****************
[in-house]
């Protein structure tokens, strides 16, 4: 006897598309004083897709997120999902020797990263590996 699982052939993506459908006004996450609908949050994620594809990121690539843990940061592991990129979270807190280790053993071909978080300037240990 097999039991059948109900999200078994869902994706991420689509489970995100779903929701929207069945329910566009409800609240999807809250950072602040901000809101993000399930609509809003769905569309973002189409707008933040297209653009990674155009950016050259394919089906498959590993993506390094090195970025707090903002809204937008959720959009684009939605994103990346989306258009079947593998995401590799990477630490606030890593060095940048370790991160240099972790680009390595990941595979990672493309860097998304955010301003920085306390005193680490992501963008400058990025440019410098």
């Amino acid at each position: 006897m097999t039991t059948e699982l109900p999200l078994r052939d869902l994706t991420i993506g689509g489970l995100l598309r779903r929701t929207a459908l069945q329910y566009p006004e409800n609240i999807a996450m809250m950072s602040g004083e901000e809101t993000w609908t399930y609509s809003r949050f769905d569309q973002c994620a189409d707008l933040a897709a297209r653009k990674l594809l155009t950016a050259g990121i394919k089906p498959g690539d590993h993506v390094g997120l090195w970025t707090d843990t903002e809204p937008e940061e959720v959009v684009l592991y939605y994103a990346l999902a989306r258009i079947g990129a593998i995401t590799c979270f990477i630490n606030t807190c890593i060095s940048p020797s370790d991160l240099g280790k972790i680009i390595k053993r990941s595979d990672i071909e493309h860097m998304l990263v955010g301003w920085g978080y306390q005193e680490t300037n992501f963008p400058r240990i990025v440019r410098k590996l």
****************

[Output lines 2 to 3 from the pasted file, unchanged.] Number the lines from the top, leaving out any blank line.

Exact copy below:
């Protein structure tokens, strides 16, 4: 006897598309004083897709997120999902020797990263590996 699982052939993506459908006004996450609908949050994620594809990121690539843990940061592991990129979270807190280790053993071909978080300037240990 097999039991059948109900999200078994869902994706991420689509489970995100779903929701929207069945329910566009409800609240999807809250950072602040901000809101993000399930609509809003769905569309973002189409707008933040297209653009990674155009950016050259394919089906498959590993993506390094090195970025707090903002809204937008959720959009684009939605994103990346989306258009079947593998995401590799990477630490606030890593060095940048370790991160240099972790680009390595990941595979990672493309860097998304955010301003920085306390005193680490992501963008400058990025440019410098």
């Amino acid at each position: 006897m097999t039991t059948e699982l109900p999200l078994r052939d869902l994706t991420i993506g689509g489970l995100l598309r779903r929701t929207a459908l069945q329910y566009p006004e409800n609240i999807a996450m809250m950072s602040g004083e901000e809101t993000w609908t399930y609509s809003r949050f769905d569309q973002c994620a189409d707008l933040a897709a297209r653009k990674l594809l155009t950016a050259g990121i394919k089906p498959g690539d590993h993506v390094g997120l090195w970025t707090d843990t903002e809204p937008e940061e959720v959009v684009l592991y939605y994103a990346l999902a989306r258009i079947g990129a593998i995401t590799c979270f990477i630490n606030t807190c890593i060095s940048p020797s370790d991160l240099g280790k972790i680009i390595k053993r990941s595979d990672i071909e493309h860097m998304l990263v955010g301003w920085g978080y306390q005193e680490t300037n992501f963008p400058r240990i990025v440019r410098k590996l």